It is a challenging time for film festivals as the flattened distribution model makes it a bit less special to see something at a theatre, so festivals need to do a bit more to remain relevant. It’s just about time for the boutique film festival that expands the horizons of the audience, showcase the best of Atlantic Canadian filmmakers, and to provide an opportunity to connect with the community of those who love cinema that challenges and inspires. The Halifax Independent Filmmakers Festival or HIFF, launched by the Atlantic Filmmakers Co-op in 2007. It’s a festival that shows carefully-curated new work and a gives local filmmakers a chance to learn and share with other filmmakers. Running from June 6 to June 9, it’s a condensed and immersive experience with the films and the filmmakers present to provide context and an opportunity to connect with them and celebrate independent cinema.
The festival begins with Ian Lagarde’s strangely compelling All You Can Eat Buddha playing at 7pm at the Neptune Scotiabank Stage Theatre. Beautifully shot with an understated surrealism running through the film, it’s an odd reflection on life and meaning. The story is filtered through a grounded and mysterious performance by Ludovic Berthillot as Mike, a man who goes to an all-inclusive tropical resort and stays and stays. Within the carefully-composed frames and routines of the resort we watch as Mike connects with nature, other vacationers, the staff, and a giant squid in a world between day and night, waking and dreaming, solitude and community. Walking a fine line, the film treats the characters with respect which makes the film more than an absurd comedy, but a deeper and more profound reflection on the search for meaning and existence. Writer / director Ian Lagarde will be present for a Q&A following the film.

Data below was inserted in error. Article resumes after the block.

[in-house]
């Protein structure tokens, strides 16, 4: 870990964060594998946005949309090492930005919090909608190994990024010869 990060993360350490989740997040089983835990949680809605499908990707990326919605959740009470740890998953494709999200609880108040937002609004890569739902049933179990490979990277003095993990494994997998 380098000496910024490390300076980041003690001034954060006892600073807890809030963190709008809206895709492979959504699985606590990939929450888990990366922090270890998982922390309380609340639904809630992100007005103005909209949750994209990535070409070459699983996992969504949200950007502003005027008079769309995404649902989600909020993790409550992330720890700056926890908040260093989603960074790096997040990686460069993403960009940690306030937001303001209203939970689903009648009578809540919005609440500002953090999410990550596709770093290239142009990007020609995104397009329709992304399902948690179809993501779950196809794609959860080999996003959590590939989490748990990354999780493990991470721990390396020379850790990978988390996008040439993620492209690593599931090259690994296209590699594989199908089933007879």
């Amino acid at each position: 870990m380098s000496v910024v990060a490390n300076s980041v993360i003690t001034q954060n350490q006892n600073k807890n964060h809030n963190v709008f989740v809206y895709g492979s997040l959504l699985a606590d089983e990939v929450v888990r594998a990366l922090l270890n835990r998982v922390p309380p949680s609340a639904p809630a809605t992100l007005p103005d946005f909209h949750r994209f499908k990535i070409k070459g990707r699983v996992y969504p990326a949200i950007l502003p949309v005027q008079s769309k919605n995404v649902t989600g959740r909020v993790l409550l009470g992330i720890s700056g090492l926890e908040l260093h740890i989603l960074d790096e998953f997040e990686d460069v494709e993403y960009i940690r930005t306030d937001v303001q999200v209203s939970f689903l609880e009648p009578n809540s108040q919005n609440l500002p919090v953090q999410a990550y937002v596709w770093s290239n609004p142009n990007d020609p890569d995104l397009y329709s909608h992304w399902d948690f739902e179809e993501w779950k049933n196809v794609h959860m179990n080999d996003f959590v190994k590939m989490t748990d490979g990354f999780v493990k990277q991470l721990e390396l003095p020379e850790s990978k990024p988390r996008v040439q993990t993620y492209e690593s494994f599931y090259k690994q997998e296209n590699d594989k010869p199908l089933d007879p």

Martha Brook Falls
A collection of 11 short films from Atlantic directors that blend experience, experiments, nature, documentary, and introspection into a showcase of work from established and emerging filmmakers plays at 9pm at the Neptune Scotiabank Stage Theatre. Using still photos, celluloid, animation, and digital video, the films will highlight a range of approaches to storytelling and truth. The program features the latest work from Ashley McKenzie with her short Martha Brooks Falls as a way for her to step back from her intimate character explorations and to step into nature. There are also shorts from New Brunswick’s Ryan O’Toole with his experimental video krotoplaxx diary disc 1.1, Todd Fraser’s hybrid celluloid / DV Newfoundland odyssey it’s good to go see different areas, and the legendary James MacSwain’s Halifax explosion story, The Red Purse.